Friday, 10 April 2015

On the Final Stretch

March 2015

March started very cold. We had a large amount of snow and some heavy frosts at night.

In between the very cold spells we started building the retaining/garden wall on the north side of the house. This wall will hold back the soil from the peculation area.

The cold weather at the beginning of the month

Foundation marked out ready to dig.

Waited for warmer weather before we concreted the foundation. It took 6m3 of concrete

While we waited for the concrete to harden we completed the infilling of the area around the house. The passage way is 4m wide and goes from the edge of the house to the retaining/garden walls. This passage way goes round complete perimeter of the house and garage. We first laid a geo-textile material on the ground before adding 100mm to 150mm of graded stone. The stone was raked and levelled using the laser level.

The geo textile material will keep the wet clay material away from the stone and keep it clean. And will give the ground much greater load strength.

This side is the south side and will have decking on it and it will be 150mm to 200mm above the stone.

Area behind the garage

Same area after the geo-textile and stone.

The patio doors from the back of the link building to the terracing.

We also completed most of the land drainage works around the back of the house and garage. The land drainage works will be on going, but we will come back and finish this when we do the final landscaping.

Some of the 120 tonnes of clean drainage stone used.

The first terrace having drainage installed and the passage way around the back of the house and garage.

We then started on the garden wall on the north side of the house. We used all the spare blocks which we had saved from the building of the house, garage and the other walls. These blocks were put near the foundation to make it easier for the block layer to pick up and lay them.

There has been very little waste on this site. All the blocks were put near the foundation.

The blocks were laid on the "flat " for the bottom few layers and cavity blocks were used for the top layers. The cavities will be filled with concrete.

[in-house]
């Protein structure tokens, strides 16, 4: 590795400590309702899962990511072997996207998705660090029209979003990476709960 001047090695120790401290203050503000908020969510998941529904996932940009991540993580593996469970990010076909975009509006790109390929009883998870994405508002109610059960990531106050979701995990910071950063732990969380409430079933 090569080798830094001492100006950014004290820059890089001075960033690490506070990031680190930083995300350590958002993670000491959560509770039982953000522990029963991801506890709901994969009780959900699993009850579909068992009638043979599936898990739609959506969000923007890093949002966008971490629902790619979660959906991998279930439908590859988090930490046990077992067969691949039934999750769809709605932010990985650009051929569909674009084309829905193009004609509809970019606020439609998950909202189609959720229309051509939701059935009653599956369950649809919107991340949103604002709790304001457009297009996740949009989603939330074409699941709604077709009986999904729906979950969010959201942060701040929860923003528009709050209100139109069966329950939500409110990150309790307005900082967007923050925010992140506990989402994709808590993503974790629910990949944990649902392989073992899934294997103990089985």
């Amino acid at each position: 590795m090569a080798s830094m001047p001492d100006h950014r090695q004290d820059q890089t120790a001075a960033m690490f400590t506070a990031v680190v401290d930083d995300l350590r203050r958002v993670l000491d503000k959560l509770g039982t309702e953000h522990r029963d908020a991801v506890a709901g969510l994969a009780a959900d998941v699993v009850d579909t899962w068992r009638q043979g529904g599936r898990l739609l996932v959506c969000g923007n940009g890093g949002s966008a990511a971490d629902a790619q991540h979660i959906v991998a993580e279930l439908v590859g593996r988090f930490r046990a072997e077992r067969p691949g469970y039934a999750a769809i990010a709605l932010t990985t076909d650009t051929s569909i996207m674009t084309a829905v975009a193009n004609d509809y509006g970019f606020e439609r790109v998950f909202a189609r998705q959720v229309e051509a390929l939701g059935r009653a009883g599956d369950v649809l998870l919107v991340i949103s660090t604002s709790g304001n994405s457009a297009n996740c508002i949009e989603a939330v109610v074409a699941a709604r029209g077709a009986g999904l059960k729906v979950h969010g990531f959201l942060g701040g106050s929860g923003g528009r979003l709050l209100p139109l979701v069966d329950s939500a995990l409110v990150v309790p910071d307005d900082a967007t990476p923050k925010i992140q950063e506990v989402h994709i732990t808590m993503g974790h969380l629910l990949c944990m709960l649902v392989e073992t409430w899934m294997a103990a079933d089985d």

Putting on the cavity blocks for the upper layers.

We installed the main sewer pipe connecting the house to the septic tank. The pipe goes to an inspection chamber before the tank itself.

The pipe needs to be laid with a slight fall to the tank.

As the weather improved during the month we thought about laying the kerbs along the drive way to the house. We formed the kerb line first with lime powder this gives a clear mark. 180 x 900mm kerbs were ordered. This will get us up to the court yard area.

The lime powder makes it easy to draw a line and make changes if they are needed.

The curve was drawn a few times to get it right.

We added another drain on the right hand side of the drive to make drainage even better. We now have drains on both sides of the drive.

There should not be any drainage problems on this driveway. This drain will go into the main field drain at my road frontage. 

The straight sections went in very quickly.

The curved sections took a lot longer. Due to all the cutting. All the concrete that was used to bed the kerbs in was mixed on site using a very large concrete mixer.

We also cleaned up the field drain on one of the boundary of the land. The drain was full of debris that had fallen into it while constructing the access road to the back field. We also levelled out this road and dressed it with a 150mm layer of stone. Between the access road and driveway we also added some topsoil ready for hedge planting.

Cleaning the drain. The main field on my road frontage had to be piped while it went under the driveway and access road.

The topsoil between the access road and driveway. The access road levelled ready for stone.

We used a 6 ton dumper to bring the stone to the road.

The machine makes a fantastic job of levelling the stone. It also helps having a very good driver at the controls

My builder is going to use a barrel stove to actually replace his oil boiler. Many people have already done this, mostly in the States, but I think this idea will catch on. 

I will be using a similar system, with my barrel stove, to heat up the garage.

The first burn is done outside. This is to burn off the paint.

Tuesday, 3 March 2015

Outside Rendering Completed.

February 2015

During the first few days of February the plasterer finished all the external rendering.
The garage looked really good with its final coat of render. The render had a much higher lime content which gave the render a much lighter, almost white colour.

A section of wall at the rear of the garage.

The other section of rear wall. The first drier lighter section in the background.

Garage fully rendered. 

The boundary wall with scratch coat waiting for final coat.

The front entrance way wall were also completed. They had their scratch coats done and then the final coats applied.
We are having a plinth detail on the entrance way walls this has caused a bit of a talking point amongst my neighbours. 
The western wing wall with the plinth detail.

The extra large pier caps were also installed. The top black cable is for the lights. The bottom cables are for the intercom and camera. The cable right at the bottom on the side face is for the eye to stop the gates closing on pedestrians who may be near them.